"His suffering is over, son. It's all over for Pete. You don't need to worry for him."
"They took his life. Pete was still young. He should of grown to be a man.
"That's so," Papa said. "It was Pete's time, though. His time had come and that's that."
My anger still had some hold on me and I swallowed hard.
Papa looked at me and said, "Some of those white folks was mean and nasty. Some were just scared. It doesn't matter. You have no right to judge another human being. Don't you ever forget."
My father had spoken.
There was nothing to say. I didn't know it then, but his words set the direction my life would take even till this day.
A year earlier, I had been kicked by the mule. It hurt like all get-out. I couldn't work for three days, but I didn't cry. I was proud that I was man enough to take it. But this hurt worse. I cried and my daddy wrapped his arms around me and held me to his chest. Then something broke loose deep inside. I didn't know a body could have so many tears.
I cried for me. I cried for Pete. I cried for the little ones and for Mama and Papa. I cried for all the pain that there was in this world. Papa had his own tears and he just held me.
When the tears slowed, Papa told me, "This morning, I said that you did a man's work. But you was still a boy. Now you are learning to be a man."
After we got home, I found my peppermint was still in my pocket. I scraped off the lint and the dirt. I gave it to one of my little sisters. My taste for it had disappeared. Ninety years later, I still don't like peppermint.
About six months after the lynching, Betty Jo had her baby. It was a boy, a little white boy. No one said nothing. I guess by then most folks, white folks anyway, had all forgotten. I didn't forget. Mama said that maybe where Pete is now, if they have a team, colored could play in those big leagues. I think, Pete would be starting at shortstop.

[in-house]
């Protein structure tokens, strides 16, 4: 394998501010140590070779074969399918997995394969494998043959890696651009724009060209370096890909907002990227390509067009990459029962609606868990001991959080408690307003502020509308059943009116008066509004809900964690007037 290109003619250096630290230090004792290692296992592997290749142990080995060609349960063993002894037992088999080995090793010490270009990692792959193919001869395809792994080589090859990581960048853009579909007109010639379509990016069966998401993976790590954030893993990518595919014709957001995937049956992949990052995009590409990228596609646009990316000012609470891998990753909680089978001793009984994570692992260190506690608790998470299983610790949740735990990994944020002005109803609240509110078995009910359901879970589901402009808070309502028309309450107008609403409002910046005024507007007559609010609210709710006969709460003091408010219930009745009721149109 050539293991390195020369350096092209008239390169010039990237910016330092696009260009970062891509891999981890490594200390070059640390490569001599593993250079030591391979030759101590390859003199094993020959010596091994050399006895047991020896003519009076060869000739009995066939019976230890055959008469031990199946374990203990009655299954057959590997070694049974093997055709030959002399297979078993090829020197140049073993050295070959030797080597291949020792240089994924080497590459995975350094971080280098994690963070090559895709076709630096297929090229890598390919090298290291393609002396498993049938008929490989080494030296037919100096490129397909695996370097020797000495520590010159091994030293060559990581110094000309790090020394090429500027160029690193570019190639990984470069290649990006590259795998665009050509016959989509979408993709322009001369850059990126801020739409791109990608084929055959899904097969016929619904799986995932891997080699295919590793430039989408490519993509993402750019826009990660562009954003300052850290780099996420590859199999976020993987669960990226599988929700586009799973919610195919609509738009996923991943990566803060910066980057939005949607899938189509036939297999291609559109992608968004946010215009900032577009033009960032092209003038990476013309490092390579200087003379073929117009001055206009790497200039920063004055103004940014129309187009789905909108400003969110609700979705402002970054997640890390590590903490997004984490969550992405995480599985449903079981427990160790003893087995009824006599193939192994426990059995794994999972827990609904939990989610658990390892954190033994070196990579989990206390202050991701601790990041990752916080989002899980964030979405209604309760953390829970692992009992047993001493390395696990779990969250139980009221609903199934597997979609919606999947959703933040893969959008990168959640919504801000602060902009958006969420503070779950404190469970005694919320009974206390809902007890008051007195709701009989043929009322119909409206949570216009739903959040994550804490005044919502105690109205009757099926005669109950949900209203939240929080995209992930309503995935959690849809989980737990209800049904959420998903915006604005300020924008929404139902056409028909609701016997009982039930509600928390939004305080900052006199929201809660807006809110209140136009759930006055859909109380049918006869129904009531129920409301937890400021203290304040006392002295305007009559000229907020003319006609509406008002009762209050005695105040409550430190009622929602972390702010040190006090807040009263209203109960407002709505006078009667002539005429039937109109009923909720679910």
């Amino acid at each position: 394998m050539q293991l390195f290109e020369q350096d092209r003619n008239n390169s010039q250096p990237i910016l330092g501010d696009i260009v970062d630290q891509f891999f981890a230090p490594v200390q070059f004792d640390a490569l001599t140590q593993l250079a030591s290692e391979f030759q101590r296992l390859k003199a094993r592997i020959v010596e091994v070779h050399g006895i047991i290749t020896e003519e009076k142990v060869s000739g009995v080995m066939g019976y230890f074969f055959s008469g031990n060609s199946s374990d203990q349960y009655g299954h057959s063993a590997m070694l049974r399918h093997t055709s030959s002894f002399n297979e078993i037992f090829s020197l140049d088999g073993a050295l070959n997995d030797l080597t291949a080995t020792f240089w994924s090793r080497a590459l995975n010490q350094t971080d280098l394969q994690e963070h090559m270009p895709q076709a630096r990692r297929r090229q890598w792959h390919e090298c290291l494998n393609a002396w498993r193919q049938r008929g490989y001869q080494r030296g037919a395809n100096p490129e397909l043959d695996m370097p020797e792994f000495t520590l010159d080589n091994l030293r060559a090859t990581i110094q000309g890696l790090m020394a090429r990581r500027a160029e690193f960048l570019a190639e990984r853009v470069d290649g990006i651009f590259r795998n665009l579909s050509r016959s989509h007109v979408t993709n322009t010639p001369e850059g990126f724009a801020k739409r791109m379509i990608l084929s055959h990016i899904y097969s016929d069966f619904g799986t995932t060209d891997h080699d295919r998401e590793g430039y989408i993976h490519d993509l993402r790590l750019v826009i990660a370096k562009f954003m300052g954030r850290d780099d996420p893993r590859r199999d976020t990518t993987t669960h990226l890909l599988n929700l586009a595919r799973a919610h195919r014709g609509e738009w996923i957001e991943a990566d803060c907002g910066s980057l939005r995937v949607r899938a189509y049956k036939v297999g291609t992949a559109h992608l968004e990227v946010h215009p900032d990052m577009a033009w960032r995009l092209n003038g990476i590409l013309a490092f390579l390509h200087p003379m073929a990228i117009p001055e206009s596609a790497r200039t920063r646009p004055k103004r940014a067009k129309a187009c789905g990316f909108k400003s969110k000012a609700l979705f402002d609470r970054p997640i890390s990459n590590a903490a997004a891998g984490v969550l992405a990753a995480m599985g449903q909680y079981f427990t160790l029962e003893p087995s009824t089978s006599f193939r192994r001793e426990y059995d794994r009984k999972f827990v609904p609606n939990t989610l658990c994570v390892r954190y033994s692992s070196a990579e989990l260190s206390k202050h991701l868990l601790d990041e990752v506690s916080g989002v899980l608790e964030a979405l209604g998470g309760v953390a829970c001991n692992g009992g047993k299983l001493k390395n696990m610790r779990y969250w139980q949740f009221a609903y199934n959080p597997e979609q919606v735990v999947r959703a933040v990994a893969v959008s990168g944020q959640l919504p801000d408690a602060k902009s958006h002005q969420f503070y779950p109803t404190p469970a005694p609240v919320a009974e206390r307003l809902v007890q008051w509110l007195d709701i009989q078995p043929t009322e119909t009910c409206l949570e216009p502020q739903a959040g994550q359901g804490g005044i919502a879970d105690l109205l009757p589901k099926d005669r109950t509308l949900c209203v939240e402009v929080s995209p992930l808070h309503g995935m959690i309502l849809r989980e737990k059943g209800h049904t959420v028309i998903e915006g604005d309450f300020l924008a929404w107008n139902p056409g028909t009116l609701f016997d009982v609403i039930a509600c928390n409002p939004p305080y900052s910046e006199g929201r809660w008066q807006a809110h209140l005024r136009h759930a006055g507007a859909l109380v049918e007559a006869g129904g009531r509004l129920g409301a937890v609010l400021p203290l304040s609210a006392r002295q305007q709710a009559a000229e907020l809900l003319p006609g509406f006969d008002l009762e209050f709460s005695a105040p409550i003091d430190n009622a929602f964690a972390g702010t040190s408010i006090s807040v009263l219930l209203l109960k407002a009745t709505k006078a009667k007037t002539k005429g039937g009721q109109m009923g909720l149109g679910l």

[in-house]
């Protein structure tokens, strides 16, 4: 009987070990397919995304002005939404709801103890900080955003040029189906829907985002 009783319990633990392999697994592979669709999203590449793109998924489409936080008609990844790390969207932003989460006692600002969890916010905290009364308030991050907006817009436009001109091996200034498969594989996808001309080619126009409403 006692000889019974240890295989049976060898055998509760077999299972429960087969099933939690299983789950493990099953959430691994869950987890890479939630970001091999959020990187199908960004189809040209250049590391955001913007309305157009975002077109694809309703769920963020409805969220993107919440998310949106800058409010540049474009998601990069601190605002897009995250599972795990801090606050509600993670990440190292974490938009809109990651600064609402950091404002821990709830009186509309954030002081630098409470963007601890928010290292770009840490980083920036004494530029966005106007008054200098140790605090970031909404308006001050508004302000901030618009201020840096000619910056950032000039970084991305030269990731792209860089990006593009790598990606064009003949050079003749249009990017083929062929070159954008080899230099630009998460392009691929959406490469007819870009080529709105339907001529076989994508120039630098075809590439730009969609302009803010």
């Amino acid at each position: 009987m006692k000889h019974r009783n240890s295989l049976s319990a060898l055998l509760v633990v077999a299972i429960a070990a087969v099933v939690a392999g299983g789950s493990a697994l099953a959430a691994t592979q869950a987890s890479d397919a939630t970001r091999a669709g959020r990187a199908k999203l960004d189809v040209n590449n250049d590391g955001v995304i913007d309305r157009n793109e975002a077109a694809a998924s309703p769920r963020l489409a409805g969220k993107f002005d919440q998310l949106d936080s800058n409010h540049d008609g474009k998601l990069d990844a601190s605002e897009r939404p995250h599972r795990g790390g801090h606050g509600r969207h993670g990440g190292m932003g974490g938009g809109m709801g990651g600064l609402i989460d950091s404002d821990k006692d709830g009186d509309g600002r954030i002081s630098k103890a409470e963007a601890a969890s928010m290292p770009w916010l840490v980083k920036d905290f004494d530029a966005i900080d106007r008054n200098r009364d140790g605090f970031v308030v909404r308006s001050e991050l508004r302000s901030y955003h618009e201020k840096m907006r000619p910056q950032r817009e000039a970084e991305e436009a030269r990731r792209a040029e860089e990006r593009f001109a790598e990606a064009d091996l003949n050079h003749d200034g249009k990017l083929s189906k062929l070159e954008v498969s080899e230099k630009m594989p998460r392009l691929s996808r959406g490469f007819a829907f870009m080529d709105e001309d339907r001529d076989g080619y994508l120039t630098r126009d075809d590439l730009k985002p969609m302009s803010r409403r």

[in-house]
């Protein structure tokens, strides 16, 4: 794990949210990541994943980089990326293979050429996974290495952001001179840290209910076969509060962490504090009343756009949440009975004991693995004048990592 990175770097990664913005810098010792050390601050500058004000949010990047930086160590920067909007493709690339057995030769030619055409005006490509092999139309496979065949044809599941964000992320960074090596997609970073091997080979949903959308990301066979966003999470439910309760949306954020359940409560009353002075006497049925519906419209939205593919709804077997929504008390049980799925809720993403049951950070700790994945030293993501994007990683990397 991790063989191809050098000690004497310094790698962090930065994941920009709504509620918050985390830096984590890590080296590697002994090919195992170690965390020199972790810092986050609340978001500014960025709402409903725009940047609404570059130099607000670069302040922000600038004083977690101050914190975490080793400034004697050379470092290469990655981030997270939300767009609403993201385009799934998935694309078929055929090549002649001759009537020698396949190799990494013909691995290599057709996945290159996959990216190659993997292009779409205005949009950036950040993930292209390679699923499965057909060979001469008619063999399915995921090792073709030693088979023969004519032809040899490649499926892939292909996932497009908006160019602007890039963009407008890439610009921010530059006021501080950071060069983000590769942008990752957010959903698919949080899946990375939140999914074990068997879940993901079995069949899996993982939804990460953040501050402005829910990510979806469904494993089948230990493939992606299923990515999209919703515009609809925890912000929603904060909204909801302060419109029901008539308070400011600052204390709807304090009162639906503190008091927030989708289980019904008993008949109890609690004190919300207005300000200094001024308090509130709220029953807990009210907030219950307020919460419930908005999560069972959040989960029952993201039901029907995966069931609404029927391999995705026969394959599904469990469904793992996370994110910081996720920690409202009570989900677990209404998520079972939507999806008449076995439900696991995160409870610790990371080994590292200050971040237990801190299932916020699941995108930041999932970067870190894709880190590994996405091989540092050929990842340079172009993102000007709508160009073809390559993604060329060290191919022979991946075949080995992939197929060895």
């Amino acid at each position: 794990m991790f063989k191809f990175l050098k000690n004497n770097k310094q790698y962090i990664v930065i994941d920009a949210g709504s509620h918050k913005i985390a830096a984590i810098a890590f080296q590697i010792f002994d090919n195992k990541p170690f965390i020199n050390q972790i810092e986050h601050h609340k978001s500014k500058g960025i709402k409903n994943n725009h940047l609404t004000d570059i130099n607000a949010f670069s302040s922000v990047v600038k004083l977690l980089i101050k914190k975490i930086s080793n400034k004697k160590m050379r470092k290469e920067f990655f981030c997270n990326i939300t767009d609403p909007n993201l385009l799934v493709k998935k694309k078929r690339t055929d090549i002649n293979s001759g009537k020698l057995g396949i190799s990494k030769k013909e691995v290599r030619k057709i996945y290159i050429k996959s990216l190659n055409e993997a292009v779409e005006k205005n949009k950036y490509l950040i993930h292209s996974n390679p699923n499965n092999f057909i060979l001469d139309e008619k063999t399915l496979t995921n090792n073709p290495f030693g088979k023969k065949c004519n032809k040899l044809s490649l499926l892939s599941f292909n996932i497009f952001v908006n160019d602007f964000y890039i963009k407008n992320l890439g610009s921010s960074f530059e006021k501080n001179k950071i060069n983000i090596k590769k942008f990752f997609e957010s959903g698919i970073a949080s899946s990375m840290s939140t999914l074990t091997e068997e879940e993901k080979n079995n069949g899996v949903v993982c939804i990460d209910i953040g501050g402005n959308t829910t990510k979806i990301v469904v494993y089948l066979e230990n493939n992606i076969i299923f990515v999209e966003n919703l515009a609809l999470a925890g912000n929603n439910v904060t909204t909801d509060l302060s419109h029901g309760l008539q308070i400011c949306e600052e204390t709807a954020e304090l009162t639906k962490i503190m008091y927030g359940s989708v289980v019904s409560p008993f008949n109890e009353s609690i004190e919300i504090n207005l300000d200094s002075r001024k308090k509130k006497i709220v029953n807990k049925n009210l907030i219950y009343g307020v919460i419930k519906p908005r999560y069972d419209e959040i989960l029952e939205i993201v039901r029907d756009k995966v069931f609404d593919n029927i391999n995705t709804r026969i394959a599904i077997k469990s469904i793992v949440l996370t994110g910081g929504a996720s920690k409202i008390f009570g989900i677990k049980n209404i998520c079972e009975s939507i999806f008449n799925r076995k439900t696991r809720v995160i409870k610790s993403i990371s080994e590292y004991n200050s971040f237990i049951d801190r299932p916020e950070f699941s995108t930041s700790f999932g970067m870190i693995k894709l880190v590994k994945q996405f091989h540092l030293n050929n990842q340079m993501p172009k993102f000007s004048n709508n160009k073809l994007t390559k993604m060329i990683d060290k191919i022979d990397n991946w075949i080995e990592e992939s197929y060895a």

I'm one hundred and one years old now. But I still remember. Though that was over ninety years ago, I see it in my mind like I was there today. I can't let loose of my memories, even if I wanted to. Yeah, I've seen it all in these hundred years, the good and the bad. My memory works fine. I can tell you everything you want to know.
What makes a happy person, a happy life? In this remarkable book, George Dawson, a 101-year-old man who learned to read when he was 98, reflects on the philosophy he learned from his father—a belief that "life is so good"—as he offers valuable lessons in living and a fresh, firsthand view of America during the twentieth century.
Born in 1898 in Marshall, Texas, the grandson of slaves, George Dawson tells how his father, despite hardships, always believed in seeing the richness in life and trained his children to do the same. As a boy, George had to go to work to help support the family, and so he did not attend school or learn to read; yet he describes how he learned to read the world and survive in it. "We make our own way," he says. "Trouble is out there, but a person can leave it alone and just do the right thing. Then, if trouble still finds you, you've done the best you can."
At ninety-eight, George decided to learn to read and enrolled in a literacy program, becoming a celebrated student. "Every morning I get up and I wonder what I might learn that day. You just never know."
In Life Is So Good, he shares wisdom on everything from parenting ("With children, you got to raise them. Some parents these days are growing children, not raising them") to attitude ("People worry too much. Life is good, just the way it is").
Richard Glaubman captures George Dawson's irresistible voice and view of the world, offering insights into humanity, history, and America—eyewitness impressions of segregation, changes in human relations, the wars and the presidents, inventions such as the car and the airplane, and much, much more. And throughout his story, George Dawson inspires the reader with the message that sustained him happily for more than a century: "Life is so good. I do believe it's getting better."
About the Author
George Dawson lives in Dallas, Texas.
Richard Glaubman is an elementary school teacher. He lives outside Seattle, Washington.